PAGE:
Spicing Things Up in Bali

Published 26 August 2016   

Almost everyone coming to Bali for a holiday has the local food on their mind, and the thing that most defines the cuisines of the archipelago are spices. Balinese and Indonesian cuisine is distinguished by the many freshly ground and blended spices that enliven and add depth to so many dishes. Essential to Balinese cuisine is ‘bumbu,’ a basic spice paste that varies from village to village and from dish to dish. Common ingredients include shallots, garlic, ginger, turmeric, galangal, pepper, coriander, candlenuts, chillies, lemongrass, shrimp paste and palm sugar, and each one of these ingredients will pull the flavour in a different direction.

The result is a pungent mixture, the foundation of all Balinese dishes. Bumbu can be used in many different ways: as a marinade for meat, for example, a stuffing for a roast, or as a base for a sauce, soup or curry. The proper combination of all these ingredients is regarded as an art in Bali, with delicate adjustment required until the exact balance of flavours is achieved. Other seasonings include coriander, kaffir lime leaves, pandan leaves, and tamarind, while more hot fresh chilli can be found in the fiery ‘sambal’ sauces.

There are several types of chilli grown in Indonesia, and it’s important to know that the amount of heat increases as the size of the chilli diminishes. Green chillies are the unripe fruit, and have a different flavour from red chillies; fresh, finger-length red chillies are the most commonly used. Black pepper is the world’s most traded spice and was once only available to the wealthy; its aroma complements strong flavoured foods.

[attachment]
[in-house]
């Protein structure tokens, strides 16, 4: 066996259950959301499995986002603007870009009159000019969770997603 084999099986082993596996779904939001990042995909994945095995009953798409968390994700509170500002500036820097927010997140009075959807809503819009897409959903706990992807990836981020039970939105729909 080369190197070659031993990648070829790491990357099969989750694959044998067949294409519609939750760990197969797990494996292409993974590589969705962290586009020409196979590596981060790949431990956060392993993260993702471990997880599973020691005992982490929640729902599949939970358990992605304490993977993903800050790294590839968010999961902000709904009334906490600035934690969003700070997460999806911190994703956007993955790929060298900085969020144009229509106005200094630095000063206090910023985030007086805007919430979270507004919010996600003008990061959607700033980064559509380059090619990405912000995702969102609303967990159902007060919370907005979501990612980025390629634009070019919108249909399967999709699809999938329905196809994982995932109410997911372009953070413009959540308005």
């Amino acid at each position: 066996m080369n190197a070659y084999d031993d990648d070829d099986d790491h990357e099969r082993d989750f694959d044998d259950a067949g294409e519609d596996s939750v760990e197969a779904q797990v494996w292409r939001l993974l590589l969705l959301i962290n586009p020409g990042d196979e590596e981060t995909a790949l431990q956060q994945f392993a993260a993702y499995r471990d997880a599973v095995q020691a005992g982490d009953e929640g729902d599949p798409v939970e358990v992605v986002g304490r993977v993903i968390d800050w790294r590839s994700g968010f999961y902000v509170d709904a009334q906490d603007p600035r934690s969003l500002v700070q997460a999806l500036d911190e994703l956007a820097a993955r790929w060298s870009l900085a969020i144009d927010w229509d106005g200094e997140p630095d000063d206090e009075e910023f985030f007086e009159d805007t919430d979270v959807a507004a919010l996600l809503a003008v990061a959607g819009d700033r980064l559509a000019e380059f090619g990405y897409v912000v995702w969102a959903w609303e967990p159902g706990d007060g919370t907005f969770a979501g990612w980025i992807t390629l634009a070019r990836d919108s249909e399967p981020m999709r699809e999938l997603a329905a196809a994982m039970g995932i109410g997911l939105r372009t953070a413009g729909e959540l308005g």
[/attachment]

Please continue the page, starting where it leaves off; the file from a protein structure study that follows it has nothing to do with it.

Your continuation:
Lemongrass is an intensely fragrant, lemony stalk, which is used either bruised or whole in soups, seafood and meat dishes, or sliced and ground as part of a bumbu spice mix. Turmeric is a root similar to ginger but with a bright yellow to orange colour and a strong, bitter, woody flavour. Vanilla is one of the most expensive spices, due to the exhaustive process of cultivating and curing the long thin pods. Cloves are the dried flower buds of an evergreen tree native to the Indonesian islands of Ternate and Tidore in the Moluccas – known as the Spice Islands.

Whole cloves are frequently used to flavour cooking liquids for simmering fish, poultry or meat; you can see clove plantations, and cloves drying on mats at the sides of the road, in Munduk, in Bali’s Buleleng Regency. Nutmeg is also native to Indonesia, to the tiny Banda Islands, which were once the world’s only source of this spice; always grate whole nutmeg just before use. Tamarind is a dark brown pod containing a sour fleshy pulp, which adds a fruity sourness to many dishes.

Coriander is one of the most commonly used spices in Indonesia; the small, round seeds have a mild citrus fragrance and can be used whole, or ground into a powder. Cinnamon is an essential ingredient in Indonesian cooking; the sticks impart a sweet flavour in curries. Root ginger is another very important ingredient; always scrape the skin off fresh ginger before using, and never substitute powdered ginger as the taste is quite different.

The great thing about these spices is that in their dried form they will last for a long time, and with so many shops selling them all over the country it’s as easy as pie to pick up a stash and take them back for use in your home kitchen and keep your Bali holiday going on for as long as you want each dinner time.

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